Clinic Launches Innovative Outreach Campaign
To reach people who require your help, sometimes you have to get creative. That’s what Tioga Opportunities, Inc. was doing in 2015 when it started a three-pronged effort to connect with people who need contraceptives, health screenings, family planning education and related services.
“We’re trying to meet people where they’re at,” says Marlaina Allen, family planning health educator at Tioga Opportunities.
The Tioga Opportunities Family Planning clinic is the only facility in the county supported through the U.S. Title X program, which funds family planning services for low-income families and the uninsured. There’s a big need for those services, says Allen. “A large population throughout Tioga County qualifies for free or significantly reduced-cost reproductive health care.” But the Owego-based clinic has seen only a small portion of those residents. The demise of public transportation in the rural county makes access especially difficult.
The new initiative, developed with $10,000 in support from the Community Foundation, began with a Facebook page. “We started the social media campaign to reach all age populations and genders throughout Tioga County,” Allen says.
The second part of the program is Tioga County Condom Couriers, which mails condoms, plus other forms of protection against sexually-transmitted disease, to people who can’t visit the clinic. Supplies arrive in an unmarked envelope. “No one would know that it comes from Family Planning,” Allen says.
Third is “Seventeen Days,” a one-on-one educational program that uses an interactive DVD to teach young women how to avoid unintended pregnancies. Staff can use this tool in the clinic, Allen says. “But we’re also looking to do home visits and work with high-risk populations.” Referrals for those visits will come from school guidance counselors, juvenile probation officers and the foster care system.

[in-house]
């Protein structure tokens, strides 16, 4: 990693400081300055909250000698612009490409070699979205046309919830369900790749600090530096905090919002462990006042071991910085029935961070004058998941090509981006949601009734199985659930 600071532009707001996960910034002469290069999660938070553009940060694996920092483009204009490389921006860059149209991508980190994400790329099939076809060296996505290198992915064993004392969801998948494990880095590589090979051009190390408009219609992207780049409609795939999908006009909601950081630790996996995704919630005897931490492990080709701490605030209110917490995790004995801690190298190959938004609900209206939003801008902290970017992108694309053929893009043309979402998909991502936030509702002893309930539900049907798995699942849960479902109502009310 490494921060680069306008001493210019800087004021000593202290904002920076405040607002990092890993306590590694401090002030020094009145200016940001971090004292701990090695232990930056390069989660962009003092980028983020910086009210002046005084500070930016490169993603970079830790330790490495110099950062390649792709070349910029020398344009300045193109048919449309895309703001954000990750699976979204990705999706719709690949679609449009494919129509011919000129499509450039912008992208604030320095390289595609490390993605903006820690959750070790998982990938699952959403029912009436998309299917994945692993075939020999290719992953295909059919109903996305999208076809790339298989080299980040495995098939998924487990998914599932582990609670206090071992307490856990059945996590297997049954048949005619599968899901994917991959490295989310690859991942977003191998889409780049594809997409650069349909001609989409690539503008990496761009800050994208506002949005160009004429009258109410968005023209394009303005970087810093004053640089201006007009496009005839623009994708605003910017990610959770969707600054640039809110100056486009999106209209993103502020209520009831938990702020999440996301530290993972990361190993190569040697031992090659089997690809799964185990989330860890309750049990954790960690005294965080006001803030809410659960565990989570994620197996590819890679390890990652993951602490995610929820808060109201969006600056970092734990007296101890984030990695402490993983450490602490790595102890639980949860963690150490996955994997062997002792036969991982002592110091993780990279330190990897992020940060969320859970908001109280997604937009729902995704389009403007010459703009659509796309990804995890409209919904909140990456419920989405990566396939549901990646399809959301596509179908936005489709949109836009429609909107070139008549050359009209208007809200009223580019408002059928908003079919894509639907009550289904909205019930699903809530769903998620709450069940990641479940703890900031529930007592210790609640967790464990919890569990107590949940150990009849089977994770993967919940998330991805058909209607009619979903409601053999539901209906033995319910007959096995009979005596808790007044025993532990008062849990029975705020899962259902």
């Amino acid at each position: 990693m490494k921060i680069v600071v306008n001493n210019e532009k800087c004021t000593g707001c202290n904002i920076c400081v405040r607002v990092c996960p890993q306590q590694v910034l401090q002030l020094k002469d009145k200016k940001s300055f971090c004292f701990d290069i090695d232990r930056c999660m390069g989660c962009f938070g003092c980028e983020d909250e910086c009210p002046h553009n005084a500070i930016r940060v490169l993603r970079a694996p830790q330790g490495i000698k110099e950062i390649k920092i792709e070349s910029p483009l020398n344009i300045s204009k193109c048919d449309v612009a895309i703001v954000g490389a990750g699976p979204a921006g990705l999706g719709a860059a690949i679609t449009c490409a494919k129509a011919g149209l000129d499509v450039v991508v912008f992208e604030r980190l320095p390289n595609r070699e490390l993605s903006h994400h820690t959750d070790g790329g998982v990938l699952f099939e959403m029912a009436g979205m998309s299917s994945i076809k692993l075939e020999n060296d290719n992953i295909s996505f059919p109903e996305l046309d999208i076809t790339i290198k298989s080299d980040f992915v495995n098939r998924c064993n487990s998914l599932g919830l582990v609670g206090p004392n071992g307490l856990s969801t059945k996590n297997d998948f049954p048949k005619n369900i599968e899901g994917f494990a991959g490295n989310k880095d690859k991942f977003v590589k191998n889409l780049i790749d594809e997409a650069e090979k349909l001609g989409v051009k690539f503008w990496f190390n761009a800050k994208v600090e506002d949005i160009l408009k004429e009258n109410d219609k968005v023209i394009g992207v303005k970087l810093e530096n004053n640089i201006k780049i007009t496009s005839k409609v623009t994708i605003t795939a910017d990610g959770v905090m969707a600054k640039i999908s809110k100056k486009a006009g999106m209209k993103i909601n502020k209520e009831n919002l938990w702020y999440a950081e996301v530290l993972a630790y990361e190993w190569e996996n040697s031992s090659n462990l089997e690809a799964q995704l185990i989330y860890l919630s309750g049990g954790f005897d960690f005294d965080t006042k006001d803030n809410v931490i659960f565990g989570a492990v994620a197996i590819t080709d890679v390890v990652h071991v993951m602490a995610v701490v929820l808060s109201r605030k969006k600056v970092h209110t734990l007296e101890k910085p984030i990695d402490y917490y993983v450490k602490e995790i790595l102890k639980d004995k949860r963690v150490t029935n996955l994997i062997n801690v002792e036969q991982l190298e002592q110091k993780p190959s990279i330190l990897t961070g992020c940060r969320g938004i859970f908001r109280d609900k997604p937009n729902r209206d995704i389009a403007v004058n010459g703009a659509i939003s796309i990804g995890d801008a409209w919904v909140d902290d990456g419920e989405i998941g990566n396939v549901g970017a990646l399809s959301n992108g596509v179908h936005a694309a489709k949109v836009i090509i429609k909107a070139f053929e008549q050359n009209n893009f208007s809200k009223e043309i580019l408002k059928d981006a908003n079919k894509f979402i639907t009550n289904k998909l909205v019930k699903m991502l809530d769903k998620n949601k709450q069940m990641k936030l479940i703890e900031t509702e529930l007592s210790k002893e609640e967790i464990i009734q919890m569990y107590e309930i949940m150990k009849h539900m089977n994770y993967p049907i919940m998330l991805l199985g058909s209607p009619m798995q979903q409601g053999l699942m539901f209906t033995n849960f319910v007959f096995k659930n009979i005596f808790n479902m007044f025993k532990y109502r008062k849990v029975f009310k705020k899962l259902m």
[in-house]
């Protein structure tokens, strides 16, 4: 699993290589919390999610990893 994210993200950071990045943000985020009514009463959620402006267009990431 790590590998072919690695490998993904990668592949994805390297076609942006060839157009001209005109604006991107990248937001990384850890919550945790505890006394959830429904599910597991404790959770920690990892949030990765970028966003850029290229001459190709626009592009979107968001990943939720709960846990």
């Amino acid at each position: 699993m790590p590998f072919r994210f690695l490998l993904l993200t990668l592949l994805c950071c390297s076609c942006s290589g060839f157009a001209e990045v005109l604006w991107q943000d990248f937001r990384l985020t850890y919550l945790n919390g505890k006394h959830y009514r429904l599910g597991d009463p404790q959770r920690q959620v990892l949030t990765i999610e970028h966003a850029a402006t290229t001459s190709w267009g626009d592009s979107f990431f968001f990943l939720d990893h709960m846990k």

The clinic’s innovative outreach efforts got a boost last summer from intern Kayla Malarkey, a middle school student from Newark Valley who plans a career as a gynecologist. “She helped me get a sense of how to capture the attention of the younger community throughout the area, before we launched the program,” Allen says. Kayla created an informational display for the clinic’s waiting room. While helping Allen staff the clinic’s table at various community events, she connected easily with teens who stopped by, encouraging them to pick up literature and “like” the Facebook page.
The Foundation’s grant has given the three outreach initiatives a strong start, Allen says. “They’ve been recognized by other agencies, and they’re supported throughout the county. We’ve had a lot of positive feedback.”